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A Walkabout through the Old Town of Constance

Constance is a town of great historical relevance - A walk through town is an encounter with many traces of past centuries of prosperity

Constance is a town of great historical relevance. For the most part it wasn’t affected by the wars of the last century and was to be of historical significance throughout a certain period of time. From the 6th century until the year 1827, Constance was the bishop’s see of the largest German diocese. Located at the intersection of main routes of commerce between Italy, France and Eastern Europe, the city became an important emporium for the trade with fur, linen and spices from the 10th to the 14th century. In the 15th century, a four-year long council took place in Constance that attracted 72.000 visitors, among them 3000 prostitutes. A walk through town is an encounter with many traces of past centuries of prosperity.


Our walkabout starts at the marina equipped with the Lake Constance Magazine and a city map. At the entrance of the harbour, Imperia, a nine-meter high statue created in 1993 stands self-confident and openhearted. The notorious beauty made of stone was built by sculptor Peter Lenk and has become the town’s landmark. A historic character, a prostitute who was also a literary figure in Honoré de Balzac’s short stories, inspired the voluptuous figure. Two small naked male figures are sitting on the palms of her hands, each of them holding the regalia of secular and clerical power.


The council building is nearby. Built in 1388 it was used as granary and warehouse. Throughout the church congregation of 1414–1418 it was the place where Pope Martin V was elected. Today it is mainly used for parties and conferences. At the small harbour a monument reminds of Count Ferdinand von Zeppelin, the inventor of the zeppelin who was born in Constance in 1838. The city park stretches out from the council to the Rhine River. Many benches by the shore of this green oasis are inviting to rest and to enjoy the view onto Lake Constance.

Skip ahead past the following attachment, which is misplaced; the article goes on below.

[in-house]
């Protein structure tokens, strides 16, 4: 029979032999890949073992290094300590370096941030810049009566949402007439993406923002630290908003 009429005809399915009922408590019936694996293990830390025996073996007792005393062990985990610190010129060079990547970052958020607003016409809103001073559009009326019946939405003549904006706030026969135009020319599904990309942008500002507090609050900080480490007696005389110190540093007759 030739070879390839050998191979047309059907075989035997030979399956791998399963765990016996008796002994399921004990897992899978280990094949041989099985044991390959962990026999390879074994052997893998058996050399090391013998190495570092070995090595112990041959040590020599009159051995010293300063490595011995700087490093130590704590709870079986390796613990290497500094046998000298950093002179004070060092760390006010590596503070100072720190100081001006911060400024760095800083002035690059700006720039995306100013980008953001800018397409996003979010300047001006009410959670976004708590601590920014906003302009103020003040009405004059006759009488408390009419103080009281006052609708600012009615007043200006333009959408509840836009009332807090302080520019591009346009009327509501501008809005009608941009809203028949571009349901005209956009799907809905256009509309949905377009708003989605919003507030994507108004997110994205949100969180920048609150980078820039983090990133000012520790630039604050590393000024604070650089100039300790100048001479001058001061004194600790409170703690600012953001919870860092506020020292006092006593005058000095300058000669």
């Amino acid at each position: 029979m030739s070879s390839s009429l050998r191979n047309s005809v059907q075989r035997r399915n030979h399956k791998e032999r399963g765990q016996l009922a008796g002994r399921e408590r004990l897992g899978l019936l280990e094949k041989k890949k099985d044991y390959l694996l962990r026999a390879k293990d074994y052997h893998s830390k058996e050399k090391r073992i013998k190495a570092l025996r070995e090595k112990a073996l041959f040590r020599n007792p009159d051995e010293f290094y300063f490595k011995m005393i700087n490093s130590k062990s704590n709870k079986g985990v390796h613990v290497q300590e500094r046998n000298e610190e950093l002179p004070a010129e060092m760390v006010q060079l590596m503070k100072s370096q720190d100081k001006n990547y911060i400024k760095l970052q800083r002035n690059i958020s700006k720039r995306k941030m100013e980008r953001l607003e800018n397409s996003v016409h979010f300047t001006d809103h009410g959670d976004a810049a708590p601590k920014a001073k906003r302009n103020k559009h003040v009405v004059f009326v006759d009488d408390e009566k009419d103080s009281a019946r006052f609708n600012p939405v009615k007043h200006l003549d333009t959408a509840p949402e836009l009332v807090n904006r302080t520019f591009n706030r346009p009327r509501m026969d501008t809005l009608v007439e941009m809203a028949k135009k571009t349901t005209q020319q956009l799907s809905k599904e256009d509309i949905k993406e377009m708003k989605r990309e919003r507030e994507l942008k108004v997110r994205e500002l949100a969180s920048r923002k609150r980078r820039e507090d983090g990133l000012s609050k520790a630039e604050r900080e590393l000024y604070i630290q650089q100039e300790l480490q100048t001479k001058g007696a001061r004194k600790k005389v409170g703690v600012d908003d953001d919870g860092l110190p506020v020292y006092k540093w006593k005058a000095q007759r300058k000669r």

On the opposite shore some of the most beautiful Art Nouveau architecture of southern Germany can be admired. To the left we can see the former Jesuit Church and the town theatre. The old Jesuit School built in 1610 was already used as theatre in the 17th century. Because of this ancient tradition, the theatre in Constance counts among the oldest stages in German-speaking regions. On a small idyllic island to the right stands the former Dominican Monastery that was built in 1235. It was the domain of the Dominican monk Suso. Today the building houses the Steigenberger Inselhotel. The Constance Wine Cellars are nearby. On every first and third Thursday of the month you can participate in a public wine tasting.


After crossing the railroads, Brückengasse will lead you into the oldest part of town: Niederburg. Its mediaeval lanes and beautifully renovated town houses of the 13th and 16th century are a reminiscence of the rich history of this town. The 76 meter high cathedral tower shows the way to the Münster Unserer Lieben Frau. Its mix of different architectural styles is a real challenge to one’s knowledge of history of art. The threenave pillared basilica from early romanticism, which was built between 1052 and 1089, is the core piece of the cathedral. Throughout the years the cathedral was artfully equipped. In 1435, the side naves were vaulted, followed by the middle nave in 1680. In the baroque era, the middle choir was plastered and gilded. In 1856, the Gothic tower pyramid was installed. Archaeologists have made a spectacular discovery underneath the cathedral square. They found the remains of a Roman fort from the 4th century, an evidence of the town’s significance in the late antiquity. A special building is situated at the corner of St. Johanngasse and Münsterplatz: the Haus zur Kunkel. It is decorated by early Gothic frescoes from before 1316.